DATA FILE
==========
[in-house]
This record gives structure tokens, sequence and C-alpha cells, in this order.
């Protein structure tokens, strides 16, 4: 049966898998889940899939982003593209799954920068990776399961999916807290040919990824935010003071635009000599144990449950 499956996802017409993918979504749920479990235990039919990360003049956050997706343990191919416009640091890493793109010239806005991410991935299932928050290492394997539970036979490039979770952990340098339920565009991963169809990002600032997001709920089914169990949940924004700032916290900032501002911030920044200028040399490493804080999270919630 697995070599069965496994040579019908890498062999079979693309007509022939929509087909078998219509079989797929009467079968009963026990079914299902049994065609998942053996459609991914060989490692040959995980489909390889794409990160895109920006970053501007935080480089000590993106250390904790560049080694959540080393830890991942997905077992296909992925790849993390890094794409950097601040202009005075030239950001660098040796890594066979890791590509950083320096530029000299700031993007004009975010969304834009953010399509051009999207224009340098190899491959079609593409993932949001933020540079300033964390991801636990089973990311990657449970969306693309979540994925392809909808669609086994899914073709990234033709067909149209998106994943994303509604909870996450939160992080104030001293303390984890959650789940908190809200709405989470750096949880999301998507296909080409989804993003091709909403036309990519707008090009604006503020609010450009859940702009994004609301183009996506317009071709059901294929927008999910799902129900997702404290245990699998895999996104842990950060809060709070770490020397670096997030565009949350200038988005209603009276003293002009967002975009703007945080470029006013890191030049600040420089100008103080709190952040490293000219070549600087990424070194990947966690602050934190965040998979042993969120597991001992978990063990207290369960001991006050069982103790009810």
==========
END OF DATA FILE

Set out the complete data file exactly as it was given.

[in-house]
This record gives structure tokens, sequence and C-alpha cells, in this order.
């Protein structure tokens, strides 16, 4: 049966898998889940899939982003593209799954920068990776399961999916807290040919990824935010003071635009000599144990449950 499956996802017409993918979504749920479990235990039919990360003049956050997706343990191919416009640091890493793109010239806005991410991935299932928050290492394997539970036979490039979770952990340098339920565009991963169809990002600032997001709920089914169990949940924004700032916290900032501002911030920044200028040399490493804080999270919630 697995070599069965496994040579019908890498062999079979693309007509022939929509087909078998219509079989797929009467079968009963026990079914299902049994065609998942053996459609991914060989490692040959995980489909390889794409990160895109920006970053501007935080480089000590993106250390904790560049080694959540080393830890991942997905077992296909992925790849993390890094794409950097601040202009005075030239950001660098040796890594066979890791590509950083320096530029000299700031993007004009975010969304834009953010399509051009999207224009340098190899491959079609593409993932949001933020540079300033964390991801636990089973990311990657449970969306693309979540994925392809909808669609086994899914073709990234033709067909149209998106994943994303509604909870996450939160992080104030001293303390984890959650789940908190809200709405989470750096949880999301998507296909080409989804993003091709909403036309990519707008090009604006503020609010450009859940702009994004609301183009996506317009071709059901294929927008999910799902129900997702404290245990699998895999996104842990950060809060709070770490020397670096997030565009949350200038988005209603009276003293002009967002975009703007945080470029006013890191030049600040420089100008103080709190952040490293000219070549600087990424070194990947966690602050934190965040998979042993969120597991001992978990063990207290369960001991006050069982103790009810």